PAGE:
Another $20.6 million in franchise tax credits was claimed by shareholders of banks organized as pass-through entities.

From credit unions, the state took in about $740,000 in moneys and credits tax from credit unions last fiscal year. The same amount went to local governments.

In fiscal 2016, a majority of credit unions — 59 out of 93 — paid no moneys and credits tax, either because they had no income tax liability or reduced it to zero through tax credits, according to the Department of Revenue.



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Sorensen praised the Senate bill and said his association’s members only want an equal footing with the credit unions. He pointed to growth at UICCU, which is now the largest Iowa-based financial institution by assets in the state.

UICCU reported assets of $4.67 billion in December. Bankers Trust, the largest Iowa-based bank, had $4.47 billion in assets.

“There is little to no difference between the largest credit unions in our state and any bank in Iowa,” Sorensen said.

He added that large credit unions have extended beyond their traditional borders to territory across the state.

“I get that we do indeed serve people beyond just the University of Iowa, but I’m trying to figure out why that’s bad that we save somebody in Des Moines money,” Disterhoft said. “What the banks seem to be saying is it’s not good to save everybody money, just small groups of people.”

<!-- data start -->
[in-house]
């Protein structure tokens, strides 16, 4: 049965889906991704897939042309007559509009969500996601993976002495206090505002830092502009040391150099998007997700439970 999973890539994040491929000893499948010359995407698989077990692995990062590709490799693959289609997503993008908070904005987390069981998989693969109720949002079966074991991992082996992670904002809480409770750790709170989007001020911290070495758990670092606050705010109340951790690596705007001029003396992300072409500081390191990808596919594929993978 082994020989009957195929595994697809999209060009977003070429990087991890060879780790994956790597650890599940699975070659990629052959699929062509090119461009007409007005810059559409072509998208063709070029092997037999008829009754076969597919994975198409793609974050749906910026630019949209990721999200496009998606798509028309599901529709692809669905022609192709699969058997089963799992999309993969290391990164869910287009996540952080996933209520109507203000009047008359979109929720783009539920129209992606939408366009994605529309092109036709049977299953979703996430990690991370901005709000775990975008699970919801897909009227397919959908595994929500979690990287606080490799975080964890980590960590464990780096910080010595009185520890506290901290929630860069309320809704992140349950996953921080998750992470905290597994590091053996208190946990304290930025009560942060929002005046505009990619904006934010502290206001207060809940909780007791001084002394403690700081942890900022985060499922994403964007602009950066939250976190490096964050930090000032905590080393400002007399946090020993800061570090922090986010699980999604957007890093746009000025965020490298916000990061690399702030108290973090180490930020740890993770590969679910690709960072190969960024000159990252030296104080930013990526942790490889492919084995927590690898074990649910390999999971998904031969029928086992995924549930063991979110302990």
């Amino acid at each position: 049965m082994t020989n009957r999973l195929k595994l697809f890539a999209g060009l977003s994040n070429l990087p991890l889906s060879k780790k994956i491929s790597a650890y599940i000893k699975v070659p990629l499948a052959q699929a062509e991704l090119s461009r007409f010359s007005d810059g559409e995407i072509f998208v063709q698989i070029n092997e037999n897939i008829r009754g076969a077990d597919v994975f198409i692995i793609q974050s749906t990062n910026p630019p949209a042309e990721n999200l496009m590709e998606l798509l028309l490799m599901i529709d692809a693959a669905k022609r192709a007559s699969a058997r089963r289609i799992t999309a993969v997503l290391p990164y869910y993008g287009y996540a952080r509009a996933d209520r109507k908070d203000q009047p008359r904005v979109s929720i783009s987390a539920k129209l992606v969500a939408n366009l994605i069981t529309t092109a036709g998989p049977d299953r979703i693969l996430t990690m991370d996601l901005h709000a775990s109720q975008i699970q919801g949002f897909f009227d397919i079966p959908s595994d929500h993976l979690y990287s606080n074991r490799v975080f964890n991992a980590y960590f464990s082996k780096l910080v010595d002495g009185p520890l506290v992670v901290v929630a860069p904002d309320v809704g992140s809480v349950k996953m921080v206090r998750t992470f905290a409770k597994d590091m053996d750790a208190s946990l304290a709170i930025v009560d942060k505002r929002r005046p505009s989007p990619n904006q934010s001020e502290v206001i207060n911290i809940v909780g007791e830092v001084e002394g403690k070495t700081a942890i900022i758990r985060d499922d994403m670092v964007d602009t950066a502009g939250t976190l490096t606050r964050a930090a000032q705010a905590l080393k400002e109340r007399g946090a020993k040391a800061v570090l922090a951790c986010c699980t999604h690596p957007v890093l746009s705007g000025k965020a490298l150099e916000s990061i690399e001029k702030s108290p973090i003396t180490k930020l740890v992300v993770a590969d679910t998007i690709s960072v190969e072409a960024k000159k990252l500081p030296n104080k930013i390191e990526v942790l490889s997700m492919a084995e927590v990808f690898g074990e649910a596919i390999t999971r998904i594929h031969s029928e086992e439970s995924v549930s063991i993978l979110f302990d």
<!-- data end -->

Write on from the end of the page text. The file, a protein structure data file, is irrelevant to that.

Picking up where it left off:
UICCU and the Iowa Credit Union League have said the tax bill is essentially a generous tax cut for banks that dominant Iowa’s market, while putting millions of dollars of increased tax burden on credit union members.

“Certainly from our perspective, the bill was talked about in helping people keep more of their paycheck and reducing tax burden, and for 600,000 Iowa credit union members it does the opposite,” said Justin Hupfer, vice president of government affairs for the Credit Union League.

Any tax increase from the legislation could mean higher fees or decreased loan interest for members, Hupfer and Disterhoft said.

Feenstra called such talk by the credit unions “shameful.”


“It’s not going to cause any increases. When these organizations are making hundreds of millions of dollars ... it’s not going to hurt anybody’s bottom line or interest rates,” he said.

While the proposal has made it out of the Senate, it may face hurdles in the House of Representatives. House lawmakers have started committee debate on a tax plan put forth by Gov. Kim Reynolds, but her legislation does not includes changes for the tax status of credit unions or banks.

“We look forward to working with both the Senate and the House to pass a bill that cuts taxes and simplifies our complex tax code but does so in a fiscally responsible way,” Reynolds spokeswoman Brenna Smith said in an email.

The chairman of the House Ways and Means Committee, Rep. Guy Vander Linden, R-Oskaloosa, said Friday he is not interested in tax increases, including for financial institutions.

“I have been telling the banks since at least early summer that I could consider lowering their taxes, but I am not in favor of raising taxes on anybody, even credit unions,” Vander Linden said.